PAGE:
Now Alec softly kissed the spot. Clive drew him closer to him and folded his legs around him.
A little later, Alec felt Maurice’s warm body against his back. He relaxed and the two other men sensed it and held him. The trees rustled softly, a very distant train whistle howled, a V-shaped flock of geese sailed through the air. They were starting their trek for the south very early, a sure sign that winter would be harsh. Alec shivered. ‘Let’s get out before we shrivel up,’ Maurice said sweetly and hoarsely, his voice sounding like thunder in the silence.
They were on the tartan plaid, naked, with the picknick basket in front of them. Clive and Alec were sharing a mug of tea and a cigarette. Maurice was lying on his back, dozing.
‘You’re beautiful, Alec,’ Clive said. ‘And so resilient. Roughing it in the woods, so to speak. But I can tell you’re happy.’ ‘I am,’ Alec smiled. ‘Whenever that one over there is around, I feel like a king. He’s grand.’
‘I agree,’ Clive said. ‘I never got to tell him so until it was almost too late. But I did.’
Alec gave him a look, from his face down to his waist.
‘You still don’t trust me, do you?’ Clive muttered.
Alec grinned now. ‘I do, Clive, never you worry. Why else would the three of us sit here stark naked while there’s a good chance that the local deputy of the Forestry Department will see us?’
Clive burst into delicious peals of laughter. Maurice woke up. ‘What’s the matter?’ he groaned. ‘Any more tea going? I’m thirsty.’
They filled the mug and shared it, rubbing shoulders and whispering and warming up in the sunlight.
There was lemonade after that. Maurice took sips and alternately fed Alec and Clive from his mouth.
They chortled and coughed.
Around noon, they lined up on the jetty and pissed in the water. Then they washed their hands and returned to the plaid. Alec wriggled until he was lying against Clive’s chest, his back and buttocks covered by Maurice’s heavy body. They dozed until hunger woke them at two.
After they put on their drawers, they laid out all their treasures on the blanket. Alec had hard-boiled eggs from his own hens and some apples. Clive contributed slices of cured ham from a butcher in Kensington and lemon marmalade. Maurice took a loaf of bread, tomatoes and some tins of olives and a box of Turkish delight from his hunting bag. They agreed that this meal was better than those at any snotty restaurant near Grosvenor Square.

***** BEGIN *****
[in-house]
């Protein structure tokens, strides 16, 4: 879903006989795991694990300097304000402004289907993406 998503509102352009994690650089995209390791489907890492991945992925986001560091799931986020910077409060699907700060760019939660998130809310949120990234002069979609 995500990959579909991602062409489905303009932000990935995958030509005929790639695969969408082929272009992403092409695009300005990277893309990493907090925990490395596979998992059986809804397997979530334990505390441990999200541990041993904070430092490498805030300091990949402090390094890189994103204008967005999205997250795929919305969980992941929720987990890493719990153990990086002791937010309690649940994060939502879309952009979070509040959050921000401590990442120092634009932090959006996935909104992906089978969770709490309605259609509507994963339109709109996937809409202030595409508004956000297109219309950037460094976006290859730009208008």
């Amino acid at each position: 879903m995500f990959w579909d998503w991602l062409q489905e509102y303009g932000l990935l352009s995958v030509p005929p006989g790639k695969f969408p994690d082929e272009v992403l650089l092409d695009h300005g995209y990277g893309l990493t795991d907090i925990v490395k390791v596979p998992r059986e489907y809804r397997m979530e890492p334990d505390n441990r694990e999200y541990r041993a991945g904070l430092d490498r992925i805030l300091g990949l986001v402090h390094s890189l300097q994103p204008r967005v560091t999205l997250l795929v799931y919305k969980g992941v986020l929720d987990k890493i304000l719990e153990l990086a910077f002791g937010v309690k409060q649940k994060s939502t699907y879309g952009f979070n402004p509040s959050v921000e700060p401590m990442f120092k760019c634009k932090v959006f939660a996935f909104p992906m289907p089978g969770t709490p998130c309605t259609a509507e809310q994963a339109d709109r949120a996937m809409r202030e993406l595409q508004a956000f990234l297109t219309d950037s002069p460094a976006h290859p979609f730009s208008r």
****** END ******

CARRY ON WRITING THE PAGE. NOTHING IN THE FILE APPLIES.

When all was cleared away, the sun disappeared behind a veil of clouds. They put on their shirts and huddled together. Plans were made.
‘We’re in for another war,’ Clive said. ‘And since our nation will never condone Hitler taking even one inch of land that belongs to others, we will be facing terror again.’
‘With more modern warfare than in 1914,’ Maurice added. ‘Holland and Belgium are easy to conquer. They’ll reach the Channel before we know…Alec will be quite safe here, but I’ve got a business in London I can’t leave. And the enemy will attack port cities first…If the threat grows worse, Clive, please, return to your estate. You’ll come to no harm there. Take Anne and Josie with you.’
‘Josie won’t want to leave London,’ Clive said sadly. ‘She lives for her studies only. I’ve tried to telephone her in the evenings over the past few days, but only her cousins answered. She must be amusing herself. I don’t want to take that away from her, she works hard and she deserves some distraction.’
He mused, lit a cigarette and stared at the pond. ‘But still,’ he went on, ‘we ought to remain together, no matter what…I’ll talk to Anne and Josie yet, but since the two of you are here with me now, I am telling you this: please feel very welcome to seek shelter on my estate. My door is always open.’
Maurice embraced Clive behind Alec’s back. ‘Thank you, my love, thank you very much.’
Alec drank the last of the lemonade and turned around. ‘Will the two of you have tea at my cottage tonight?’ he asked. ‘Early, of course, you can’t drive back to Brenton’s manor in the dark.’
Clive ran his fingers through Alec’s hair and kissed him. ‘That sounds lovely. We should be together whenever your work schedule and Maurice’s and my hunting duties allow it…This is the only place where we can be completely secluded from the world, and we deserve it.’
Maurice got up, rummaged through his hunting bag and then triumphantly held up a bottle.
‘Whisky, my dear men…’ he said with sparkling eyes. ‘Let’s drink while we still can…Let’s drink to peace, and to happiness, and to love.’